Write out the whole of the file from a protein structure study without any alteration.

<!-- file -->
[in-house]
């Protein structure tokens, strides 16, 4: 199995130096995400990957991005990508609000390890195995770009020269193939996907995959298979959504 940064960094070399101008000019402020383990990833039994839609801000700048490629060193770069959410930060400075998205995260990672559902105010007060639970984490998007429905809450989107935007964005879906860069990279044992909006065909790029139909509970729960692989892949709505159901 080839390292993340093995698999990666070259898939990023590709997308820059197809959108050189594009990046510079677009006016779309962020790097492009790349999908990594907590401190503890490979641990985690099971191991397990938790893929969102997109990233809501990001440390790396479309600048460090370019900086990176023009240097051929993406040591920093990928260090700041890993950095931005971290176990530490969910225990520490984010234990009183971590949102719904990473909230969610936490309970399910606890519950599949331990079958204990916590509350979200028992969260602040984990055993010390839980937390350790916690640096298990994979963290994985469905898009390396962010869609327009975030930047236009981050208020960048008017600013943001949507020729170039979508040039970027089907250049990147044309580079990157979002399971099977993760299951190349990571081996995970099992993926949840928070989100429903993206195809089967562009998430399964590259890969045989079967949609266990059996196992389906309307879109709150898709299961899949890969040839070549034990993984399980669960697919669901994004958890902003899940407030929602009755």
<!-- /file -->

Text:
[in-house]
């Protein structure tokens, strides 16, 4: 199995130096995400990957991005990508609000390890195995770009020269193939996907995959298979959504 940064960094070399101008000019402020383990990833039994839609801000700048490629060193770069959410930060400075998205995260990672559902105010007060639970984490998007429905809450989107935007964005879906860069990279044992909006065909790029139909509970729960692989892949709505159901 080839390292993340093995698999990666070259898939990023590709997308820059197809959108050189594009990046510079677009006016779309962020790097492009790349999908990594907590401190503890490979641990985690099971191991397990938790893929969102997109990233809501990001440390790396479309600048460090370019900086990176023009240097051929993406040591920093990928260090700041890993950095931005971290176990530490969910225990520490984010234990009183971590949102719904990473909230969610936490309970399910606890519950599949331990079958204990916590509350979200028992969260602040984990055993010390839980937390350790916690640096298990994979963290994985469905898009390396962010869609327009975030930047236009981050208020960048008017600013943001949507020729170039979508040039970027089907250049990147044309580079990157979002399971099977993760299951190349990571081996995970099992993926949840928070989100429903993206195809089967562009998430399964590259890969045989079967949609266990059996196992389906309307879109709150898709299961899949890969040839070549034990993984399980669960697919669901994004958890902003899940407030929602009755």